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SIS: Police database to be opened to thousands of authorities

Last updated on March 9, 2021

From Germany alone, 2,000 other authorities should be able to access the Schengen information system. Critics fear abuse.

Mainly EU countries take part in the Schengen Information System (SIS). (Image: S. Hermann & F. Richter / Pixabay )

Up until now it was mainly police authorities who were able to access the European search system; now access to the Schengen Information System (SIS) is to be expanded considerably. According to the federal government, "around 2,000 further federal, state and local authorities are to be connected to the SIS" . But that creates even more potential for abuse, criticizes the member of the Bundestag Andrej Hunko (Left Party), who had made a small request together with other members of the parliament.

For example, advertised searches are stored in the databases of the Schengen Information System. In total, more than 90 million people and objects were stored on January 1, 2020 , according to the small request . Biometric research is also possible, for example with facial images, explained Hunko .

The entries were increasing every year and came mainly from Italy, France and Germany, according to the small inquiry. In the past year, inquiries from authorities in the participating states were carried out around 7 billion times. In addition to 26 EU member states (all except Ireland and Cyprus), Iceland, Norway, Liechtenstein and Switzerland are involved.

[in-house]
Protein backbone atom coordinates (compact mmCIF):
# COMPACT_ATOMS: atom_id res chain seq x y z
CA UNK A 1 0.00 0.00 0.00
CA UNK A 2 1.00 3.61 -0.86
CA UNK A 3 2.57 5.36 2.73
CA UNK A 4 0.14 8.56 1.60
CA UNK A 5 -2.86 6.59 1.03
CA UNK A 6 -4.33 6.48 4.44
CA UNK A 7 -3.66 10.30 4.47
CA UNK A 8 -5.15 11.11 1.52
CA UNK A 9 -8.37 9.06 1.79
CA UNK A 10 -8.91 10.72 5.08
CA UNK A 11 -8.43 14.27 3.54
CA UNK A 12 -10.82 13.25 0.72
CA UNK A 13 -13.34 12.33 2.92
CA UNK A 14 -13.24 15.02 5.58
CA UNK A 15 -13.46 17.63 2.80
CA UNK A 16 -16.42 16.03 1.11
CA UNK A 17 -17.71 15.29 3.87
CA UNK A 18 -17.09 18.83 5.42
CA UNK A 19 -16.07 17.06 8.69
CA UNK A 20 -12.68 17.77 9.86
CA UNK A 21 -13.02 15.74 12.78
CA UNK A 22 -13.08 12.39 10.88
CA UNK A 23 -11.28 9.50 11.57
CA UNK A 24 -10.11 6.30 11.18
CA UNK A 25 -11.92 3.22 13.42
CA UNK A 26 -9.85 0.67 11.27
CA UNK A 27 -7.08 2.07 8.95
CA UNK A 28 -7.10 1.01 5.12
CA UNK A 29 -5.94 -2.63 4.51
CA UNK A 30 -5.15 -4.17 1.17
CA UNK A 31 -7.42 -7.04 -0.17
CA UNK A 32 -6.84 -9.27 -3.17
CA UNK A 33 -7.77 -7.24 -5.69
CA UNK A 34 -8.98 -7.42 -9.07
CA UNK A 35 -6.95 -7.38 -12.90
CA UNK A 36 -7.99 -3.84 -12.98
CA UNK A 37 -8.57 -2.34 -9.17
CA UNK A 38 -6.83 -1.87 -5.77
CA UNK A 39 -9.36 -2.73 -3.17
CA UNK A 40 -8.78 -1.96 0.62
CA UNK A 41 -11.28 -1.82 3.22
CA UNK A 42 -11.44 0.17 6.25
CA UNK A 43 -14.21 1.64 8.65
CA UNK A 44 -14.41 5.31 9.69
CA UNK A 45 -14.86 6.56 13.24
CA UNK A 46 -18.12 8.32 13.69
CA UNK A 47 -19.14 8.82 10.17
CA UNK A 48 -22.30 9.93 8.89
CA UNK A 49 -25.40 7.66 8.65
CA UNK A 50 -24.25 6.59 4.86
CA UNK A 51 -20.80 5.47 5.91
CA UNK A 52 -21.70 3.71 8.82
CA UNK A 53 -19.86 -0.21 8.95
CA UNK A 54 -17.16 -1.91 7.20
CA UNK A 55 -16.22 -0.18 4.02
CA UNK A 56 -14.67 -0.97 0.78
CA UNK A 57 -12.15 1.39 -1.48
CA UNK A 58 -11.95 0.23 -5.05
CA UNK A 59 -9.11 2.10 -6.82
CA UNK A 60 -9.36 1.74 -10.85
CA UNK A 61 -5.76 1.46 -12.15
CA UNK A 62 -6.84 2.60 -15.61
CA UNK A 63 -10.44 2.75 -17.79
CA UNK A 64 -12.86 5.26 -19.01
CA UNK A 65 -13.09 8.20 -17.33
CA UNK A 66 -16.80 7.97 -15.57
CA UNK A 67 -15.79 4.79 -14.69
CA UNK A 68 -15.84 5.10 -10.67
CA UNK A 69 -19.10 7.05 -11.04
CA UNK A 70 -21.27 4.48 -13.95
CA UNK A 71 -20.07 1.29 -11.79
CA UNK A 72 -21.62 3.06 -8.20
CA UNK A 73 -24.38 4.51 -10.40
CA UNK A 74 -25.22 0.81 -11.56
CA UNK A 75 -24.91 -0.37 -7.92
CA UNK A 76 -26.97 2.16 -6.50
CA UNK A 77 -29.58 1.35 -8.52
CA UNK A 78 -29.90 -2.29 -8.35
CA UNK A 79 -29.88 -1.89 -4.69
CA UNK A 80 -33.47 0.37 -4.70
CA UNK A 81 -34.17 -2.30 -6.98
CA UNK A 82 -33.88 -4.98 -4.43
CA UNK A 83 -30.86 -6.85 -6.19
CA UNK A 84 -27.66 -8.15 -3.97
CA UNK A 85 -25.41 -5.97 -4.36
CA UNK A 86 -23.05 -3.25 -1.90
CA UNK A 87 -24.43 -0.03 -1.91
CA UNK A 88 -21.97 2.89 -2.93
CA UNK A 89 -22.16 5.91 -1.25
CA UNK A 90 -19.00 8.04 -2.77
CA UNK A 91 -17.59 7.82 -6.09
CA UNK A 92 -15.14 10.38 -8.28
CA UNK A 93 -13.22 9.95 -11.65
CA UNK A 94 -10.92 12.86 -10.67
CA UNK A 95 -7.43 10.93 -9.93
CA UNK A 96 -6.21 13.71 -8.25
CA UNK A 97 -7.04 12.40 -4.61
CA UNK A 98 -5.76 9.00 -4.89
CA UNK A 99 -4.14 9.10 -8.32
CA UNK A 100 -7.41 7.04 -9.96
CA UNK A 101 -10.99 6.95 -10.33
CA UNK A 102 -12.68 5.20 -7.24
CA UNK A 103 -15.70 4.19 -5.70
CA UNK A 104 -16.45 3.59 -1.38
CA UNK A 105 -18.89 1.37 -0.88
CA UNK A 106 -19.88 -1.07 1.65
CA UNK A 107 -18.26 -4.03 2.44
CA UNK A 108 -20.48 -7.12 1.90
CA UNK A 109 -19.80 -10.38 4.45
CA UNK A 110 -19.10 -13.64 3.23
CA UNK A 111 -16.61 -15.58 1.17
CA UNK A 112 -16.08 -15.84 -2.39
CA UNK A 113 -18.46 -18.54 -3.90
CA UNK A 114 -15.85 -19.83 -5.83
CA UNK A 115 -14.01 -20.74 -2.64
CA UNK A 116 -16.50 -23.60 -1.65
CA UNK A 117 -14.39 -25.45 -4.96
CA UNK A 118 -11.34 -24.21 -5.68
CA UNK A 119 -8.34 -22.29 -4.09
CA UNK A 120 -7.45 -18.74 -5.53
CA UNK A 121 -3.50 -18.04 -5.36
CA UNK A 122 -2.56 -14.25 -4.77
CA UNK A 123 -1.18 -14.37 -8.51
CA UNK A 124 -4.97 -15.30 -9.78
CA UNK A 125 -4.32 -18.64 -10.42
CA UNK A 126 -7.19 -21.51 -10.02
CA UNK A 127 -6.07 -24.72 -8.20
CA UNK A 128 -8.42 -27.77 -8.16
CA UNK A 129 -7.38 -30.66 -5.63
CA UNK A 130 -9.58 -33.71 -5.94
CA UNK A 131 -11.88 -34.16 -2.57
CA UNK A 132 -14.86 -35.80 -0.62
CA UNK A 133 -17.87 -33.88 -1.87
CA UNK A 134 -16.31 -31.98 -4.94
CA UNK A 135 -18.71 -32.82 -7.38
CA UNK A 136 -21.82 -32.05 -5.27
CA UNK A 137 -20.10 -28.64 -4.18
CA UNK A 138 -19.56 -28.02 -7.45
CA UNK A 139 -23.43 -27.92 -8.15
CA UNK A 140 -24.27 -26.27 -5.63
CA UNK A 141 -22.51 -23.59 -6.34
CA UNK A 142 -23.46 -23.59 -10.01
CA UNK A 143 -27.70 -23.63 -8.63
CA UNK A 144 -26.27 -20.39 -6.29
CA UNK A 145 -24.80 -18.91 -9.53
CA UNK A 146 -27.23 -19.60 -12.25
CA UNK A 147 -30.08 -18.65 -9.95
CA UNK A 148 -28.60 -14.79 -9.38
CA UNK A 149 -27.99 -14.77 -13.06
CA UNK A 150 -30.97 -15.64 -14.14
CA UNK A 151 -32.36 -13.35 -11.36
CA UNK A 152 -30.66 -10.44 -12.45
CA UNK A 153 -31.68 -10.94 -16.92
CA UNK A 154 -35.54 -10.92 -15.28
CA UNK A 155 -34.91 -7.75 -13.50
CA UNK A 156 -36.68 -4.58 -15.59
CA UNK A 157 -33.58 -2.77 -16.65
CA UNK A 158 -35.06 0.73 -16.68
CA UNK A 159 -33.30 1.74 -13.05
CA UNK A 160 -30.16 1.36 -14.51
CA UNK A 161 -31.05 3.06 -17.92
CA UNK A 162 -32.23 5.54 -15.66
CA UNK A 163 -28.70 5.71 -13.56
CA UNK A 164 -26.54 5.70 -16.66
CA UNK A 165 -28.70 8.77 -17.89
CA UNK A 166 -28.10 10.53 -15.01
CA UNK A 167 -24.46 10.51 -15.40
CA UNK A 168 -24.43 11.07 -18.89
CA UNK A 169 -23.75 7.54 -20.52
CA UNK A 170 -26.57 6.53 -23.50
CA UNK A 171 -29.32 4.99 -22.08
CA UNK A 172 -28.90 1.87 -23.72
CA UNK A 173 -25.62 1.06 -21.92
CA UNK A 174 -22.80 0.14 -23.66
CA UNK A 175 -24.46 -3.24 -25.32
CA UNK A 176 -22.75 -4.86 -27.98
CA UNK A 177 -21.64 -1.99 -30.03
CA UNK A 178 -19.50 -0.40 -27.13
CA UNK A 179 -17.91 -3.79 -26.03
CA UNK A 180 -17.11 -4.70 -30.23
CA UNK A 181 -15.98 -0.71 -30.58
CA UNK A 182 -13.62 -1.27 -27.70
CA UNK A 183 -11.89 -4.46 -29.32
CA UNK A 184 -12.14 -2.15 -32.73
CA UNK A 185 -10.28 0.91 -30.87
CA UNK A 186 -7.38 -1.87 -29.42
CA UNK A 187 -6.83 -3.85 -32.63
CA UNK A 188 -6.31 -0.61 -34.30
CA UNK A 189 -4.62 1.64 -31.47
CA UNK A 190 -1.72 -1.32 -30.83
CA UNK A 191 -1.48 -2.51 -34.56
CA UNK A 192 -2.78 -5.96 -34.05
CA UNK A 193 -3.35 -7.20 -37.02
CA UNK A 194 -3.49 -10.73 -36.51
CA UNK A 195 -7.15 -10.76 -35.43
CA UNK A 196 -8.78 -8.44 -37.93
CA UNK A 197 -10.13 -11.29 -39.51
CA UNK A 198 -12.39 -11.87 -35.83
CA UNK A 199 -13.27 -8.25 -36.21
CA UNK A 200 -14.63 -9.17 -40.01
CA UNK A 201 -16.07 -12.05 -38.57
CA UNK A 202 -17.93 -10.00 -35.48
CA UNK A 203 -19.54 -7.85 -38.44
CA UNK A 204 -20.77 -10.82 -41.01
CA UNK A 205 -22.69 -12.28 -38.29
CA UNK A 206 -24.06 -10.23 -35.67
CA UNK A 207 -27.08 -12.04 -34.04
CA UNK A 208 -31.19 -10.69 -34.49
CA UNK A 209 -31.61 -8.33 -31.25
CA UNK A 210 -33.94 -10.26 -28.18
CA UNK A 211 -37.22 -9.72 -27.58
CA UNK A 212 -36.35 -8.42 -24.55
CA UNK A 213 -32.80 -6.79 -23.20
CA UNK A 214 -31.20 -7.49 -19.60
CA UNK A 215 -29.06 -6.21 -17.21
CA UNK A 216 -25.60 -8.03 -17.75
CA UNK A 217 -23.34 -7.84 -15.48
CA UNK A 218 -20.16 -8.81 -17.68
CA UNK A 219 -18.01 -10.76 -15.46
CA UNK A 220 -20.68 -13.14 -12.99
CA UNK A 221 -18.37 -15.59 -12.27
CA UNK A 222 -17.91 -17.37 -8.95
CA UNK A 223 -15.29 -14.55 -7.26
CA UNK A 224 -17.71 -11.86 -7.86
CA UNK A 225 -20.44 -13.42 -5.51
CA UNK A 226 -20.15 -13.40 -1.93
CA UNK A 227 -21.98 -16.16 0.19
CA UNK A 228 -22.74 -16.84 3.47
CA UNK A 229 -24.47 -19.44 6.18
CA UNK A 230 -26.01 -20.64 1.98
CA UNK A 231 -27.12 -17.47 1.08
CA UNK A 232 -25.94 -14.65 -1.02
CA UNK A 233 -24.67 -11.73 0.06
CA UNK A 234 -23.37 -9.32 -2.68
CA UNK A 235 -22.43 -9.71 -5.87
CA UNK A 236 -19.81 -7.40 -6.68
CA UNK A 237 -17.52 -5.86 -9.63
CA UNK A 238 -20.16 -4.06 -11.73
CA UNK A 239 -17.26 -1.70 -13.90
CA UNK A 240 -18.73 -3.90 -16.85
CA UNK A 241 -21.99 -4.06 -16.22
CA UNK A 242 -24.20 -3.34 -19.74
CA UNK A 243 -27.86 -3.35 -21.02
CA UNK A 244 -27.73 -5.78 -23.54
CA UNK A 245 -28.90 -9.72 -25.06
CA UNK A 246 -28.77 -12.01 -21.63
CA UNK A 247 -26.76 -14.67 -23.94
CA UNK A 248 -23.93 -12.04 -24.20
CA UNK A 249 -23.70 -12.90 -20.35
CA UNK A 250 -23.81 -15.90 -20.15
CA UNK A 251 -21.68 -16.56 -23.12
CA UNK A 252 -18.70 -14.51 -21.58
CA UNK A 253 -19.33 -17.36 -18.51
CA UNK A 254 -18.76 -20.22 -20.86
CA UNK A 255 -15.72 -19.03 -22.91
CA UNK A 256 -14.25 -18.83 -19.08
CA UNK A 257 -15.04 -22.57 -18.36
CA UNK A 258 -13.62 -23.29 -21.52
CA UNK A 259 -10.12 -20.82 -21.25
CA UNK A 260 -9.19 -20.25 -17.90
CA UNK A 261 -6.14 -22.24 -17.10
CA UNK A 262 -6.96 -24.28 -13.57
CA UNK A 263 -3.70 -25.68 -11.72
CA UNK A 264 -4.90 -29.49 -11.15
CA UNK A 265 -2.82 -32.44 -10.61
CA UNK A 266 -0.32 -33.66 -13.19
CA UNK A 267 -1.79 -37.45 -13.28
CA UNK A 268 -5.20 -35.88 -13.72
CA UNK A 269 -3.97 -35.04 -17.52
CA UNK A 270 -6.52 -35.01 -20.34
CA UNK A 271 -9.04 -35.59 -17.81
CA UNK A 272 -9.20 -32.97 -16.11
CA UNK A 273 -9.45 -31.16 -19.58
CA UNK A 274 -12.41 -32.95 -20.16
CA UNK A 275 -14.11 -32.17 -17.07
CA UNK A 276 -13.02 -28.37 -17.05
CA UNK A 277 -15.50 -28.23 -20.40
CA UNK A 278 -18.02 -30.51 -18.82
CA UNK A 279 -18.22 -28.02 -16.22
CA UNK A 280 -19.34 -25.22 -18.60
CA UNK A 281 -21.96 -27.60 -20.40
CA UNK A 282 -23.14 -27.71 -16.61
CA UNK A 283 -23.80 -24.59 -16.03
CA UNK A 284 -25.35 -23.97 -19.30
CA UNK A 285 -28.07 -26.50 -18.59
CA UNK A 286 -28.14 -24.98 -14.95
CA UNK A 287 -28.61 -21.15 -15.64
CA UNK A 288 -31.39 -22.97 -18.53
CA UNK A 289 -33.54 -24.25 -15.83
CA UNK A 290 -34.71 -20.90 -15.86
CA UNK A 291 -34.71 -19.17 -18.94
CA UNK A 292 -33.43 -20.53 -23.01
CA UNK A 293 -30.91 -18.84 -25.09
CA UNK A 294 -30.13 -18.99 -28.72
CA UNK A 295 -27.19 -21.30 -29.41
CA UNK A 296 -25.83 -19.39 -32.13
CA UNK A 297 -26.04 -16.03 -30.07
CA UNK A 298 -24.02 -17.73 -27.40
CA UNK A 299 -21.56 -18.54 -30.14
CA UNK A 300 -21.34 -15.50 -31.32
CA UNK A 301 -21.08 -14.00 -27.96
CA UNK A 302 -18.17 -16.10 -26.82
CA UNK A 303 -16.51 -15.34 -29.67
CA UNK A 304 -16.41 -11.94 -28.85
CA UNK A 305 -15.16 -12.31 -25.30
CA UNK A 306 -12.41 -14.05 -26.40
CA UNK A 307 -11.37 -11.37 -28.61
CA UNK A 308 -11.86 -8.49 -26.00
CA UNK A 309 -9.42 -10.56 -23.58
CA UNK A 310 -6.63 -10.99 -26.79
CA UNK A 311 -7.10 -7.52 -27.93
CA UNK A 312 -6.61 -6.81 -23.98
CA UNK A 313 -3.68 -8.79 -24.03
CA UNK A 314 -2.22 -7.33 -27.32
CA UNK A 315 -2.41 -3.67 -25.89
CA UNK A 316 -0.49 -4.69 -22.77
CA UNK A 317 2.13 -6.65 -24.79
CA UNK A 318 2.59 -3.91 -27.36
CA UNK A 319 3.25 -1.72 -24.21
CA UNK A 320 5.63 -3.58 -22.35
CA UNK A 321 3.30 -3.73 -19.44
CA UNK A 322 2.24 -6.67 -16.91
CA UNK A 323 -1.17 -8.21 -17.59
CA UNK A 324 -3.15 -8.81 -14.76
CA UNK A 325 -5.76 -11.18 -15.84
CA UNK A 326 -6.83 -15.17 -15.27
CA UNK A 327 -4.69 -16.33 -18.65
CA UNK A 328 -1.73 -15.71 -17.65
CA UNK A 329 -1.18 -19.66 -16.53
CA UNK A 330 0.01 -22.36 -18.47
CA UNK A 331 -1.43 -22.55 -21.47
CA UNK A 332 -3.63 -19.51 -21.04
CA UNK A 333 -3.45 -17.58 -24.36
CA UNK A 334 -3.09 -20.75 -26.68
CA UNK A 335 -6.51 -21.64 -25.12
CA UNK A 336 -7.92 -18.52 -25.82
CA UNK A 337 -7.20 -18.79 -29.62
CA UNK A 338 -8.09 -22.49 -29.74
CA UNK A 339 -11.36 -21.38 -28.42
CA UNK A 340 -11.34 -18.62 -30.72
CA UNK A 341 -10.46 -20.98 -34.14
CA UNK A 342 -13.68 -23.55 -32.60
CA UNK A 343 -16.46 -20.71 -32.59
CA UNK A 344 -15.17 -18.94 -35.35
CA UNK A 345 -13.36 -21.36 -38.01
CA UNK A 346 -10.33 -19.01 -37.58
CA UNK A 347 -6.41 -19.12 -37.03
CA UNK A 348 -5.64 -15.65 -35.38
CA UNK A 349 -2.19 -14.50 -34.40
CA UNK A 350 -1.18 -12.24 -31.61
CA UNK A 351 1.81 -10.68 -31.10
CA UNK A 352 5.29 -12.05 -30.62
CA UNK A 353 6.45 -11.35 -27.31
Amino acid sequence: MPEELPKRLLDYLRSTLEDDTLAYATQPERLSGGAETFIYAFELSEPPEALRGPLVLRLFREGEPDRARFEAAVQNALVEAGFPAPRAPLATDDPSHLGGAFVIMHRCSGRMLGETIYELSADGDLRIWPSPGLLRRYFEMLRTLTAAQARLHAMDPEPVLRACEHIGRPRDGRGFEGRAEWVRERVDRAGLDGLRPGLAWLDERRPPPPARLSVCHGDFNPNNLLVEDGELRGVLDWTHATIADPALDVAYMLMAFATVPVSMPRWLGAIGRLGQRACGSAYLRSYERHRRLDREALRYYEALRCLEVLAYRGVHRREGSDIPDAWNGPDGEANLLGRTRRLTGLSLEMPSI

Databases are often misused

"With the implementation of the new EU regulations on the Schengen information system, the largest European police database with tens of thousands of new users in the Schengen countries will be expanded considerably," said Hunko. In Germany, for example, the Federal Aviation Office, approval offices for watercraft or the Federal Maritime Administration as well as vehicle approval offices and weapons authorities should be able to access the database. A total of around 2,000 further federal, state and local authorities from Germany alone are to have access to the information stored in the SIS.

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"We know of endless reports from Germany that police databases are being misused for voyeurism, stalking or right-wing extremist activities. I am therefore extremely skeptical of the planned expansion," explained Hunko. He is also worried about the increase in the number of non-police authorities. "I therefore not only expect more searches in the SIS, but also more search entries," said Hunko. This may seem reasonable in many cases, but it does open barn doors to abuse.

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In Germany, there have been repeated cases in the past where members of the police abused their access to the databases. For example, Helene Fischer and other women , minors or people from the neighborhood were spied on , in other cases data was queried and passed on to the right-wing extremist scene . Right -wing extremist death threats signed with NSU 2.0 , which were preceded by data queries on police computers, caused a particular stir.

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